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Angry residents lash out at North Miami Beach police over use of mugshots in target practice

Upset: Lisa Kelly, the mother of Tyquan Kelly, decrys the use of a nine-year-old mug shot of her son as a shooting target by North Miami Beach police. She spoke during a council meeting Tuesday.
Upset: Lisa Kelly, the mother of Tyquan Kelly, decrys the use of a nine-year-old mug shot of her son as a shooting target by North Miami Beach police. She spoke during a council meeting Tuesday. FOR THE MIAMI HERALD

Dozens of angry residents — some carrying poster-size photos of North Miami Beach Police Chief J. Scott Dennis riddled with bullet holes — flooded North Miami Beach city hall Tuesday night to decry the police department’s practice of using police mugshots of African Americans as targets for sniper shooting training.

Residents demanded the chief’s resignation and called for the city to apologize for the practice, which came to light after a Florida Army National Guard member, who was at the Medley shooting range last month for training, spotted a photo of her brother laced with bullet holes in a garbage can at the range.

After nearly two hours of public comment, the council passed a law to permanently ban the practice and review the police department’s policies. Dennis came into the chambers about an hour into the comments, but did not address the crowd.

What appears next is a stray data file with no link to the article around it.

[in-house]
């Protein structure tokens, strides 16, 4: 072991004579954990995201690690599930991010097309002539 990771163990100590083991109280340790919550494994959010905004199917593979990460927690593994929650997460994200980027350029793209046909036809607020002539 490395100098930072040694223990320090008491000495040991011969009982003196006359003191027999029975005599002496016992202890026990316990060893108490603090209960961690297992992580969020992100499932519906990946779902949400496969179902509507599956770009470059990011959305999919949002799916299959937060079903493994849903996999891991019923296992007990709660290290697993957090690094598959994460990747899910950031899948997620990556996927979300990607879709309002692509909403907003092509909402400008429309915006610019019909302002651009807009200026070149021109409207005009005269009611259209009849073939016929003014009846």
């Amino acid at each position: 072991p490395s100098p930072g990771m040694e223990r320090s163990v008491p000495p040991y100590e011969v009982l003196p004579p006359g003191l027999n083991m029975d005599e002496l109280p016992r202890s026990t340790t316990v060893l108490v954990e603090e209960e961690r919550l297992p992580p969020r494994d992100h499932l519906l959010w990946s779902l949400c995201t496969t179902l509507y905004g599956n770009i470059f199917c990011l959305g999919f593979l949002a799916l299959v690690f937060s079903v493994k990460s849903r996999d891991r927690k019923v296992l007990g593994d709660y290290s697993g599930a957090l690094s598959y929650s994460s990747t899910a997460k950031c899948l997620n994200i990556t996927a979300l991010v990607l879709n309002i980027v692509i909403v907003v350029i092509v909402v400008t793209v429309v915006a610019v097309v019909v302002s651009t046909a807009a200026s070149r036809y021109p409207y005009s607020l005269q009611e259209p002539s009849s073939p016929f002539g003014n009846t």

“We need to make a statement at this level, as the elected representatives of this city, that that practice is unacceptable,” said Mayor George Vallejo.

City Manager Ana Garcia asked for everyone’s forgiveness.

“We have made a mistake,” she said. “This is an apology from the bottom of our hearts.”

Among those who spoke was Lisa Kelly, whose son Tyquan Kelly’s picture was used for target practice. The photo was from nine years ago, she said.

“I want the police who did this to apologize,” she said.

Before the meeting, people protested outside the police department in a rally organized by Miami-based Power U. The group spoke about racial profiling, inequality and justice.

“Black lives matter,” said 18-year-old Schanetta Scroggins, who said she had been followed by a police officer on her way to Target driving a Mercedes Benz. The officer questioned whether the car belonged to her, said the North Miami Beach Senior High student, who said she planned to attend medical school. “I am outraged.”

The department’s training practices faced scrutiny after Florida Army National Guard member Sgt. Valerie Deant spotted her brother Woody Deant’s photo in the trash. Deant brought the photo line-up of African American men — which included her brother — to the department’s attention. Deant’s photo was from 15 years ago; Deant said he spent four years in prison, but now he’s working, a husband and a father.

Dennis, speaking after the meeting, said: “I feel very, very badly. I sincerely apologized for what my department has done. This was a training program that had been going on long before I was here and when I found out about it, I ceased it. The resolution memorializes it in law.”

Councilman Frantz Pierre, however, was not satisfied with the resolution. He called for Dennis’ resignation.

Miami Herald writer Patricia Sagastume contributed to this report.

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